Commentary: It's time to move past Obama's skin color

President Barack Obama gestures as he delivers a speech about education, Tuesday, Sept. 8, 2009, at Wakefield High School in Arlington, Va. (AP Photo/Jacquelyn Martin)
President Barack Obama gestures as he delivers a speech about education, Tuesday, Sept. 8, 2009, at Wakefield High School in Arlington, Va. (AP Photo/Jacquelyn Martin) AP

Barack Hussein Obama is president of the United States of America.

As such, he is due the respect that the highest office of the land commands.

Spew rumors, falsehoods and outright lies about his policies, about his birth place, about his intentions. That's freedom of speech.

Attack his wife's clothing choices, his children's pet, his mother-in-law's room in the White House. He is a public figure, and this is America.

And by all means question his health care agenda, the stimulus spending and his increasing the number of troops in Afghanistan. That's government of the people, by the people.

But to have public figures in Kentucky, representing conservative views, use the word "creepy" to describe Obama's plan to speak to all the nation's schoolchildren today is nothing but embarrassing.

Their attitude dishonors the office of the president, not just Obama himself.

Several years ago, I interviewed a Liberian couple who were living in Lexington with their son and who were hoping to live out their golden years in a country that provided a sanctuary from the wars they had fled back home.

They told me that the difference between Liberia and the United States is that here, there is a peaceful transfer of power after an election. In Liberia, they said, the loser wouldn't relinquish power, choosing instead to start a war or kill his opponent in defiance of what the voters had wanted.

We are doing the very same thing with words in this country since Obama became president.

I was not a fan of George W. Bush's presidency. I didn't think he had a good grasp of what the ordinary citizen needed. He seemed to prefer to go along with the big oil companies, with big business and with policies that kept them happy.

I never approved of his push for war with Iraq and thought we should have stayed focused on finding Osama bin Laden.

Still, never once would I have characterized him as "creepy" because he wanted to talk with schoolchildren. He was the president. My kids needed to listen to what the commander in chief had to say.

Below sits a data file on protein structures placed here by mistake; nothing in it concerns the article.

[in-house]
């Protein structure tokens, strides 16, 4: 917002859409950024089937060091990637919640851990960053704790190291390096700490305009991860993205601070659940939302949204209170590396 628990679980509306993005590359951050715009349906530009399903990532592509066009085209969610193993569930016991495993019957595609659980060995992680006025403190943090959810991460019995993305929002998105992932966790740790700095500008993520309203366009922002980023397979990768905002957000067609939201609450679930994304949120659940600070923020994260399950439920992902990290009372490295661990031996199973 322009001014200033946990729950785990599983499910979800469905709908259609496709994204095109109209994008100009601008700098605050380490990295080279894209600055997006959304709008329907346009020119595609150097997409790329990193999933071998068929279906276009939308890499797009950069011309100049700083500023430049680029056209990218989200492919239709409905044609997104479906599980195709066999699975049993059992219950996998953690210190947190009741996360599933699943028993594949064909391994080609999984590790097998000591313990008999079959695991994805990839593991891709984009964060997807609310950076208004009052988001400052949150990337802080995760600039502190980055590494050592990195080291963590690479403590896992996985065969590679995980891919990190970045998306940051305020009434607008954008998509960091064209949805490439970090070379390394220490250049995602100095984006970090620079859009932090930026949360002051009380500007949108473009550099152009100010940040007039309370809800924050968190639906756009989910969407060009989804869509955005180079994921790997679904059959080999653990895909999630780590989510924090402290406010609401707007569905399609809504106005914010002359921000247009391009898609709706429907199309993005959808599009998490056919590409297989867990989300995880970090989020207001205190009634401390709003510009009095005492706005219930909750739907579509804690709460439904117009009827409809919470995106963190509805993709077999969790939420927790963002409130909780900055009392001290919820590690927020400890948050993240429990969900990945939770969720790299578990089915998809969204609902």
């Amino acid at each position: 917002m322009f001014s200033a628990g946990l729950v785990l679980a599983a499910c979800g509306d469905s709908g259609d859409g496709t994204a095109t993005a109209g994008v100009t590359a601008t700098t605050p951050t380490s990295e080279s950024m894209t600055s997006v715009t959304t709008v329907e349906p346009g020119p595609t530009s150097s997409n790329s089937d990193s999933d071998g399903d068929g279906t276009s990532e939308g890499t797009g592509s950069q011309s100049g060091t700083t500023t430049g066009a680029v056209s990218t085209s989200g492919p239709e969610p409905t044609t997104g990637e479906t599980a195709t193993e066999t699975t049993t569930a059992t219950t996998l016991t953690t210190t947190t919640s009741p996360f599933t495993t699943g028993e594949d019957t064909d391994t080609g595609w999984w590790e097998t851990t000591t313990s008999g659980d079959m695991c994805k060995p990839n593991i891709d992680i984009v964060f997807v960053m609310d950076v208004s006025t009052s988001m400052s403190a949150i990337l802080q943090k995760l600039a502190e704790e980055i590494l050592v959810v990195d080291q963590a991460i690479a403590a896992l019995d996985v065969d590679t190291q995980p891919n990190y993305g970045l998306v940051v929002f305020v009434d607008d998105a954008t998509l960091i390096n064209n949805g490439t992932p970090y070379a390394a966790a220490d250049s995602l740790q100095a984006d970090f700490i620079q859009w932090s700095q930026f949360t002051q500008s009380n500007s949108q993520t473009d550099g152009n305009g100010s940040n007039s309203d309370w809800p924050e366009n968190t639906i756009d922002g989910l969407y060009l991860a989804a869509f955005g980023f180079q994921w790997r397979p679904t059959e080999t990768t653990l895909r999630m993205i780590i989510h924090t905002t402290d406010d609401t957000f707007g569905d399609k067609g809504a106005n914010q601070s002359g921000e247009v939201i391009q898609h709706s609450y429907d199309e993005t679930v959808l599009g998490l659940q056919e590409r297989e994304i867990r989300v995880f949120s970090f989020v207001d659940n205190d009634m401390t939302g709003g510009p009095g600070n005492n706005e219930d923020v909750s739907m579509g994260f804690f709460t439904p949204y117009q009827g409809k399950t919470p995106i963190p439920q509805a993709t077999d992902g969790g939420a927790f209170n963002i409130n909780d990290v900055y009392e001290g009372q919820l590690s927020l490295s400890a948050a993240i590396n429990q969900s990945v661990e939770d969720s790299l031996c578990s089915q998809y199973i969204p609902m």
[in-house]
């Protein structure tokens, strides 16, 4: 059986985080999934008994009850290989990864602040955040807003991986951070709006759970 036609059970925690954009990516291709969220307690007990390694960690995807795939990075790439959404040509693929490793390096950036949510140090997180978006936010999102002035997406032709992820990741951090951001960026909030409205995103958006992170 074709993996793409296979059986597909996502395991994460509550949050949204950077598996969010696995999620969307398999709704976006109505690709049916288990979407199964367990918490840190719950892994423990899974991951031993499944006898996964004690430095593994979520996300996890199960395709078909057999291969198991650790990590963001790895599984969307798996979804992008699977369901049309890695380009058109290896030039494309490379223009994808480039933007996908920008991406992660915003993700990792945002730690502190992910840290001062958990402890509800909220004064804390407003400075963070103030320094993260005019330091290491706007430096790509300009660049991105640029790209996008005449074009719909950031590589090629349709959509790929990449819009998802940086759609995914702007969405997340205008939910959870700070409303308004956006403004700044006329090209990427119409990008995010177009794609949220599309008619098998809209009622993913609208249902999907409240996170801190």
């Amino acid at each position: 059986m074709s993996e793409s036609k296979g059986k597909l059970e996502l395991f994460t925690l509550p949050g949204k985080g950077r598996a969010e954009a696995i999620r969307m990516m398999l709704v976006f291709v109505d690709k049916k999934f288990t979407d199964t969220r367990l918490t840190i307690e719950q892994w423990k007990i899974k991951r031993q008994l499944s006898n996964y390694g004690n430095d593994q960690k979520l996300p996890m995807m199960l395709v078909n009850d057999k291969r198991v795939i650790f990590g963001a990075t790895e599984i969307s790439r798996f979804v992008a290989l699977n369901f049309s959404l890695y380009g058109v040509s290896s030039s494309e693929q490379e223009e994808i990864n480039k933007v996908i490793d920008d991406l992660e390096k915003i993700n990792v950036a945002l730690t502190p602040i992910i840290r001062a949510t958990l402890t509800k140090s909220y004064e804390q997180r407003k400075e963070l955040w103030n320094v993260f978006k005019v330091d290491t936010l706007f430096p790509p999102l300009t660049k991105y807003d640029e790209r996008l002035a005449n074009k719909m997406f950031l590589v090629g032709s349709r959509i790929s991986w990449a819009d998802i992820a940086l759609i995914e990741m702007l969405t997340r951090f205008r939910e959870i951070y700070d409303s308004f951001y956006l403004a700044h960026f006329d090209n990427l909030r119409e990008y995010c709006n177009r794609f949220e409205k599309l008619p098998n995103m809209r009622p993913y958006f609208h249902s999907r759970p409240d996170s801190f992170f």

It's respect for authority. It's respect for the president. It is respect for our upbringing.

For reasons that every black person knows and many white people are learning, this president is receiving 400 percent more death threats than then-President George W. Bush, according to the Secret Service.

It's not all about Obama's desire to bring equity and compassion into the health care reform debate, although some people couch it that way. President Harry Truman tried to get health care reform several times, but he failed. President Lyndon Johnson signed a socialist program called Medicare into law. Neither drew as much ire as Obama.

It's not his pro-choice stance on abortion. The U.S. Supreme Court has had numerous opportunities to overturn Roe vs. Wade. In 1992, the 20th anniversary of that law, the Supreme Court had eight members who were appointed by Republican presidents who were opposed to abortion. Those justices decided to let Roe vs. Wade stand. They are the ones who can change the abortion laws of this land, not a president. But they didn't. Did the number of death threats they received go up 400 percent?

If it is about the deficit that the Obama administration has dug out in this economy, then there should have been a similar outcry and similar death threats for Bush, who quietly used a bulldozer to get the hole started.

But it is not about that.

Obama has been a magnet for these unfounded fears, these innuendos, these lies because he is black.

He has not done anything that would justify the outrage we are seeing in factions across this nation. Nothing. He hasn't had time. He has been in office less than eight months.

What this is about is that there are too many people who are afraid of what a black man might do because they have no idea what a black man is all about. The fear is unfounded and insane, fueled by our inability or lack of desire to interact with folks who are different.

I hear he'll lead this country into socialism or Marxism, as if he has the power to do that all by himself. When did the Constitution change?

Brainwash our children into voting for health care? When did we give children the right to vote?

Get them to persuade their parents to vote for Obama's policies? When did our children become the decision-makers in our homes?

What has happened to critical thinking in this country? Why are we following along with the first Pied Piper who blows an unreasonable note?

President George H.W. Bush spoke with schoolchildren in 1991 and advocated his educational policies. I didn't see a single parent, black or white, conservative or liberal, Democrat or Republican, pass out from fright.

So you tell me why this president is so different, why people carry guns to his rallies, why ministers call for him to die and go to hell. What God do they serve?

Obama is talking about staying in school and getting a good education, and I hope the kids watch and listen.

The more they see a black man in the Oval Office, the less likely they will be to imitate the head of the Republican Party in Kentucky or a conservative talk-show host.


Reach Merlene Davis at (859) 231-3218 or 1-800-950-6397, Ext. 3218, or mdavis1@herald-leader.com.

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